There is no shortage of data and information in the world. But how can we access it easily and how can it be presented in a way people can understand?

Take this example below. It has been described as the “best statistical graphic ever drawn”.

Charles Minard’s 1861 map of Napoleon’s ill-fated march on Moscow in 1812-1813.

Full size HERE

“Of all the attempts to convey the futility of Napoleon’s attempt to invade Russia and the utter destruction of his Grande Armee in the last months of 1812, no written work or painting presents such a compelling picture as does Minard’s graphic.”

Now consider the task ahead for the Australian Square Kilometre Array Pathfinder radio telescope being built in Western Australia. The ASKAP will hopefully be the forerunner of Square Kilometre Array telescope which Australia is bidding to host.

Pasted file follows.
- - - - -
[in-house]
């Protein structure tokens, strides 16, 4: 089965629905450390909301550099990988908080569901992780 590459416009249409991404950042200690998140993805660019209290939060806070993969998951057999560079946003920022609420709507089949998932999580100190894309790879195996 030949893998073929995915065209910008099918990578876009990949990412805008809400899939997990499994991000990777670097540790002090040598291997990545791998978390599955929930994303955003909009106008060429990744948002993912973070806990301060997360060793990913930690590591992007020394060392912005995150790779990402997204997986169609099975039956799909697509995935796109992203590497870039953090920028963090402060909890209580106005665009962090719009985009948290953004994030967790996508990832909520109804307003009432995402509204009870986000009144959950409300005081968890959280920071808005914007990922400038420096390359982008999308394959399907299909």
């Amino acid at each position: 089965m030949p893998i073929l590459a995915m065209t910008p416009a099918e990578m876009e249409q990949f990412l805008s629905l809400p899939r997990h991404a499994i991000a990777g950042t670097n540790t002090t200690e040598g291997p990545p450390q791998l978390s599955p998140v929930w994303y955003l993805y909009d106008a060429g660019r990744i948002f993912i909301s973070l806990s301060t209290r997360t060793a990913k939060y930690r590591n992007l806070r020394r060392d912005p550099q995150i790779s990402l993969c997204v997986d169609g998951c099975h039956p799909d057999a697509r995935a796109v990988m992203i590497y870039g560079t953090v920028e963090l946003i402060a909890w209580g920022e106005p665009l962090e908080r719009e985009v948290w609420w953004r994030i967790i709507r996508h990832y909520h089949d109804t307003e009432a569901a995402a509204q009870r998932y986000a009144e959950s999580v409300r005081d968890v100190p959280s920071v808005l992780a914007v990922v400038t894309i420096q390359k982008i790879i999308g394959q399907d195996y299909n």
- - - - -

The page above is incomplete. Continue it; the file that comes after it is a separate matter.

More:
Australia and New Zealand SKA director (and a former Scottish junior Scrabble champion)  Professor Brian Boyle put it this way:

“The SKA will generate five million million bytes of information in its first day…there’s actually seven million million grains of sand on the world’s beaches, so in one day the SKA will generate as much information as grains of sand on the beach…or in one hour if you recorded all the data that the SKA produced to a CD and then stacked all those CDS up it would be one kilometre high,” he said.

“The supercomputer will process the data in real-time and has been ranked as one of the top 100 super computers on the planet, we’re looking at storage in the region of 30 or 40 petabytes (30,000-40,000 terabytes).”

Helping to work out how to deal with so much data is the CSIRO ICT centre.